Birth control pills, fertility drugs, and some SSRIs and antidepressants list breast pain among their side effects.
Too Much Caffeine
According to Michelle Brunnabend, DO, MPH, at the Mercy Clinic in Oklahoma City, some women can experience breast pain with caffeine consumption, so if you’re drinking loads of coffee, cut back and see how your boobs feel after a week or two.
Small pockets of fluid that can be seen on an ultrasound may cause discomfort.
Occasionally, scars on your breasts can cause pain even after you’ve healed from breast surgery.
Why do I only have breast pain on one side?
“Breasts are kind of like hands and feet,” Price explains. “They are always a tiny bit different.” Unlike many parts of the body, though, breasts are composed of muscle and granular tissue and respond to how you move. So let’s say you’re a softball pitcher: You might have more pain on your dominant side. Or conversely, you might have pain on the side that’s less active. Start paying attention to your daily activities and whether you can trace any relationship between your breast pain and how you’re moving your body.
What’s the difference between concerning and non-concerning breast pain? (And when do I see a doctor?)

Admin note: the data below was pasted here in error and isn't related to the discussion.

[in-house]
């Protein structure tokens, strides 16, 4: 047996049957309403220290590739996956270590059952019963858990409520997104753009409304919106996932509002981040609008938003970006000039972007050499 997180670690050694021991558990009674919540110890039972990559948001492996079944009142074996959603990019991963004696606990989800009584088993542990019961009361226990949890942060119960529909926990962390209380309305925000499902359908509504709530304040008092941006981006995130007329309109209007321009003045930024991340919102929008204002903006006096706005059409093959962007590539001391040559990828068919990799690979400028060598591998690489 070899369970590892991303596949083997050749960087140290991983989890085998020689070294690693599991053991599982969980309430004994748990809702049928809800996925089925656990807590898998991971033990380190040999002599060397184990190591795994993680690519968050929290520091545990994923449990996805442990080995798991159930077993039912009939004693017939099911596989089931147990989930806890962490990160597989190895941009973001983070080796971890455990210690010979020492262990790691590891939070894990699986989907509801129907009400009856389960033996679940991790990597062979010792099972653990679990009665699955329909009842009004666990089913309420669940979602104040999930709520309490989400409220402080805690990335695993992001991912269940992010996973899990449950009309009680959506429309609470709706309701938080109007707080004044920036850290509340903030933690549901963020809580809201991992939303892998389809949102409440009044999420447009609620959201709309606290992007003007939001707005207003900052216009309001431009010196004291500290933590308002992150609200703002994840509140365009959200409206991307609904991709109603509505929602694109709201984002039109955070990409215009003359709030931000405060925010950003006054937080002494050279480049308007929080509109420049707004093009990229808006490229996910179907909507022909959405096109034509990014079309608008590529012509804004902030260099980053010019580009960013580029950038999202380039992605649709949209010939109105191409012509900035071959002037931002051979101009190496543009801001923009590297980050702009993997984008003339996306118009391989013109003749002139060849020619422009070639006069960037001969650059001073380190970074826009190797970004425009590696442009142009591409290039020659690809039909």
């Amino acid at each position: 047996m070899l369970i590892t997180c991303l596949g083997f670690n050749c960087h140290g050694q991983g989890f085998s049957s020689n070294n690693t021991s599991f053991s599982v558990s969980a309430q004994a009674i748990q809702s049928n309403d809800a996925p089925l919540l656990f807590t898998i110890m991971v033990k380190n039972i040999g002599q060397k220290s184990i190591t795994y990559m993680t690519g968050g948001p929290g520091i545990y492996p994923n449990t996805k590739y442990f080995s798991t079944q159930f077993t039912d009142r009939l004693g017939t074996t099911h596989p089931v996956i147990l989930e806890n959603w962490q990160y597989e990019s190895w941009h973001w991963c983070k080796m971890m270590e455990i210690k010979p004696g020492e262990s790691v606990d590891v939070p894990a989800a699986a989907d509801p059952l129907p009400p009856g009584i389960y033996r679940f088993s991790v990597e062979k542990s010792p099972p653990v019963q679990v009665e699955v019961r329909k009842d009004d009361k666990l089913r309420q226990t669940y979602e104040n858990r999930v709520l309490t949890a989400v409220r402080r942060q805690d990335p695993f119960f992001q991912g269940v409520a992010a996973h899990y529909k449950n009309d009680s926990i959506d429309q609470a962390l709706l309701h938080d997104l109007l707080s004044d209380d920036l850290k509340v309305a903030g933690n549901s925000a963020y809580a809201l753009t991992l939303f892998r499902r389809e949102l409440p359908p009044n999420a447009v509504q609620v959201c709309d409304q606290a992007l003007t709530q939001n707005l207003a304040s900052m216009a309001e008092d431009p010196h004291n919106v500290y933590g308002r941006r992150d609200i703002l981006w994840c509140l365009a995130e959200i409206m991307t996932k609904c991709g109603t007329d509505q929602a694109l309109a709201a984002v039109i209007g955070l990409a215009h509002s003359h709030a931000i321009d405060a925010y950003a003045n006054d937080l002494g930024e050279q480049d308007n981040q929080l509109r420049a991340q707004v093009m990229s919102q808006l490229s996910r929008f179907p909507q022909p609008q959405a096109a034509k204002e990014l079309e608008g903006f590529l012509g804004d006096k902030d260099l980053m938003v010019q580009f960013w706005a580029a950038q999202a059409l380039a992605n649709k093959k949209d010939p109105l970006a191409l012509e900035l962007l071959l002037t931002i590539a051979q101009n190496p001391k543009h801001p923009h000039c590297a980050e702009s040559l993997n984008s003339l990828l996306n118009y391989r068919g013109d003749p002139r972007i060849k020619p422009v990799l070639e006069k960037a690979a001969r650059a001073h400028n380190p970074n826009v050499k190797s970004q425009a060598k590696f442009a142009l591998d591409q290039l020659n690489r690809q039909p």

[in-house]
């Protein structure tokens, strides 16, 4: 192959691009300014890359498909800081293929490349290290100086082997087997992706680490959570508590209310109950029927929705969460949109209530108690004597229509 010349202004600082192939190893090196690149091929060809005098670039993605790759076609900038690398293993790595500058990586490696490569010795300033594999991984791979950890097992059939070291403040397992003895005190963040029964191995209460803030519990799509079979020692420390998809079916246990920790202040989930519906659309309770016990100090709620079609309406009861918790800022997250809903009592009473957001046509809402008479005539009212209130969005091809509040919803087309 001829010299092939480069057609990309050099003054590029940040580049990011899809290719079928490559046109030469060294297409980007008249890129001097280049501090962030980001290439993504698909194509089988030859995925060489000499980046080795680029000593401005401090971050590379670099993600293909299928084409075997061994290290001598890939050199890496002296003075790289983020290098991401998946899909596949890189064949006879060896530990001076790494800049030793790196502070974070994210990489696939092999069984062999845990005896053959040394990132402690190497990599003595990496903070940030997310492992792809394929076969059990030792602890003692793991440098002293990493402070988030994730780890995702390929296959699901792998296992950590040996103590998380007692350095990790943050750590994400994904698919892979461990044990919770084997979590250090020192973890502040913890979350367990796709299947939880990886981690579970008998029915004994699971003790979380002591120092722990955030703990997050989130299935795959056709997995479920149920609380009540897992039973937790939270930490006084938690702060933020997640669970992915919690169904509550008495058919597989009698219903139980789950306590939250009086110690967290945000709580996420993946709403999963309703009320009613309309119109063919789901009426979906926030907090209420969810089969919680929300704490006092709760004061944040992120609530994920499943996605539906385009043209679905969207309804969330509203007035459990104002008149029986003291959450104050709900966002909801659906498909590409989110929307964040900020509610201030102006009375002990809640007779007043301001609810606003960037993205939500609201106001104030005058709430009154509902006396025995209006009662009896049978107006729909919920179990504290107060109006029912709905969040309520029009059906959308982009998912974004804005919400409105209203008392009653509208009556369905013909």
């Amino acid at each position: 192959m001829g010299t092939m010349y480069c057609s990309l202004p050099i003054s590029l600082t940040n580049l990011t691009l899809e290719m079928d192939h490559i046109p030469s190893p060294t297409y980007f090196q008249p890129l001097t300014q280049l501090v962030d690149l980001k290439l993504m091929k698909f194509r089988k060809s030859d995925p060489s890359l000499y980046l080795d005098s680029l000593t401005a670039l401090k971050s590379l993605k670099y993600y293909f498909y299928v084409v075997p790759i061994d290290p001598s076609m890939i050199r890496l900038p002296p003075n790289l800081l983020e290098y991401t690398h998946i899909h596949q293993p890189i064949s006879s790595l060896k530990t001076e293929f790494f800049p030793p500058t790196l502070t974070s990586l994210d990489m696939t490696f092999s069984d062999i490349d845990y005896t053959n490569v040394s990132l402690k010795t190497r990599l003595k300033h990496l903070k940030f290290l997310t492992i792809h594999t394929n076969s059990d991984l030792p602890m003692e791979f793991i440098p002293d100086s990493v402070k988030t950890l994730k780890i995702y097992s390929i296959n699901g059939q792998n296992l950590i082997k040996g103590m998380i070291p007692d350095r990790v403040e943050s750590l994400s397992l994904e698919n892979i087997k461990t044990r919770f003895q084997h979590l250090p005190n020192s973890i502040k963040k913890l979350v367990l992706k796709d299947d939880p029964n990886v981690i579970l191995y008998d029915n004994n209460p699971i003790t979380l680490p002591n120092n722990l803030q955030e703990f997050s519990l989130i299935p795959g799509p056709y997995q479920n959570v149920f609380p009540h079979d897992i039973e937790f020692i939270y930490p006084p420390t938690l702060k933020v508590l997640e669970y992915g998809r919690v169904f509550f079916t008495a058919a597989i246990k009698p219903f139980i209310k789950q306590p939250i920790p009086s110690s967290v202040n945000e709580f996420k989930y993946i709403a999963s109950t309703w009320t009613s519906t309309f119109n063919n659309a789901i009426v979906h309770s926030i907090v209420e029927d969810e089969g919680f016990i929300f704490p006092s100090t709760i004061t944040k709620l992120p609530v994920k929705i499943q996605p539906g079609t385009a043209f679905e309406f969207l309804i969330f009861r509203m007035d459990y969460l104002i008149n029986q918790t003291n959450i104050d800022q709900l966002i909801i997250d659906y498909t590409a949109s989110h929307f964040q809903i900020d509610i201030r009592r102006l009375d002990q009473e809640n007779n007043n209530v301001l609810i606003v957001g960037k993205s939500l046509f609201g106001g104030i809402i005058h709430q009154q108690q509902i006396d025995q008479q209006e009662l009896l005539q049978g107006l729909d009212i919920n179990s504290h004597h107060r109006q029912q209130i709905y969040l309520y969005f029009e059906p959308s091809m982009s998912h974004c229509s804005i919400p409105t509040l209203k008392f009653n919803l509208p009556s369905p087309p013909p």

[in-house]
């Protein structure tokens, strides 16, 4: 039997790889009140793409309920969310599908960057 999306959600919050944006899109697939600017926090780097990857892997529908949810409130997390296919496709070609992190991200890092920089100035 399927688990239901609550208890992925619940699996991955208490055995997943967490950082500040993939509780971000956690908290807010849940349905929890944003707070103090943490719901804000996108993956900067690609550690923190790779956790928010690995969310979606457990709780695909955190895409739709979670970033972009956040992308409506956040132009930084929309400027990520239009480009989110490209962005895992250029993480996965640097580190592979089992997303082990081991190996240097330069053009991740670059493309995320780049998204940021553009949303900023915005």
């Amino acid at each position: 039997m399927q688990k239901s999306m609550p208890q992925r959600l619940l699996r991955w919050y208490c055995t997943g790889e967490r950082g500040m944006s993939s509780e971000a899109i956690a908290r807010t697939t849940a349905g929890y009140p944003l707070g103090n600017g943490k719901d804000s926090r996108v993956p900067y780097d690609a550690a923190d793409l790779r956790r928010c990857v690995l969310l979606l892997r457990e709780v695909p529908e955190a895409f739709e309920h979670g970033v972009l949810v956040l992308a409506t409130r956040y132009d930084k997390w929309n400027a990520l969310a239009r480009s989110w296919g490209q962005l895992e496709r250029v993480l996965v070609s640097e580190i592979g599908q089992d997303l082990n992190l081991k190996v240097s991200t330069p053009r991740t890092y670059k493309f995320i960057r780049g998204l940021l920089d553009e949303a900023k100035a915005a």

This is sometimes also referred to as “clinical” and “non-clinical” breast pain, but Price prefers the terms “concerning” and “non-concerning.” Non-concerning breast pain comes and goes on its own, is infrequent, and is associated with a particular activity. For example, if your breast pain crops up every time you play softball, or comes and goes with your menstrual cycles, Price would categorize it as non-concerning.
Concerning breast pain is persistent. It doesn’t get better with anything you try, and it is not associated with your menstrual cycle. It might be getting worse with time, and it is always present.
“Breast pain in the absence of a mass or skin changes is rarely of concern,” says Brunnabend. “Know your own breasts and feel them consistently at the same time during your cycles so that you will know if a change occurs.”
Symptoms that are concerning? Along with pain, you are experiencing bloody or clear discharge from your nipple; a new lump that doesn’t go away after your period; local redness, pus or a fever; dimpling, or nipple inversion.
Remember: Breast cancer is usually not painful, so even if you’re experiencing concerning symptoms accompanied by breast pain, you aren’t necessarily experiencing the symptoms of breast cancer. If you have concerning breast pain, though, it is definitely worth seeing your doctor.
Are there certain age ranges in which breast pain is more common?
Brunnabend say this is variable, but it most often occurs in women in their childbearing years.
Where does breast pain typically occur?
It most commonly occurs in the outer quadrants of the breast and armpit region.
What are fibrocystic breasts?
Fibrocystic breasts are very common. According to Price, up to 40 percent of women have them. These breasts have more glands, so the tissue is more granular and more hormonally sensitive. The little lumps women might feel in their breasts are fluid-filled cysts rather than a mass of cells. During pregnancy and the postpartum period, these cysts can feel more tender.